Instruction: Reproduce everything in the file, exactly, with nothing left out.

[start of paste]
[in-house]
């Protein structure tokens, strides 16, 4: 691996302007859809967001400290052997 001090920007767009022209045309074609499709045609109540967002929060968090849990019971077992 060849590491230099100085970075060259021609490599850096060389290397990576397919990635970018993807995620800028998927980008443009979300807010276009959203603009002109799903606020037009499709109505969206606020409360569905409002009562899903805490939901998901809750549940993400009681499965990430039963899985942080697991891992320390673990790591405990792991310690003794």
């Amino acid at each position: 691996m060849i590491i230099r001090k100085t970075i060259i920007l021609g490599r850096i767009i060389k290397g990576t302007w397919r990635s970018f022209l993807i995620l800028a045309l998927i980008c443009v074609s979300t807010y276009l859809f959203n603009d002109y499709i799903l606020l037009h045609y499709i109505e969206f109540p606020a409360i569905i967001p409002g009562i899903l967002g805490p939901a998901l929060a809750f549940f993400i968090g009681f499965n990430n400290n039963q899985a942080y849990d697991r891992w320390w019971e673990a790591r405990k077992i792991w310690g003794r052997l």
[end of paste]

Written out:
[in-house]
């Protein structure tokens, strides 16, 4: 691996302007859809967001400290052997 001090920007767009022209045309074609499709045609109540967002929060968090849990019971077992 060849590491230099100085970075060259021609490599850096060389290397990576397919990635970018993807995620800028998927980008443009979300807010276009959203603009002109799903606020037009499709109505969206606020409360569905409002009562899903805490939901998901809750549940993400009681499965990430039963899985942080697991891992320390673990790591405990792991310690003794």
């Amino acid at each position: 691996m060849i590491i230099r001090k100085t970075i060259i920007l021609g490599r850096i767009i060389k290397g990576t302007w397919r990635s970018f022209l993807i995620l800028a045309l998927i980008c443009v074609s979300t807010y276009l859809f959203n603009d002109y499709i799903l606020l037009h045609y499709i109505e969206f109540p606020a409360i569905i967001p409002g009562i899903l967002g805490p939901a998901l929060a809750f549940f993400i968090g009681f499965n990430n400290n039963q899985a942080y849990d697991r891992w320390w019971e673990a790591r405990k077992i792991w310690g003794r052997l």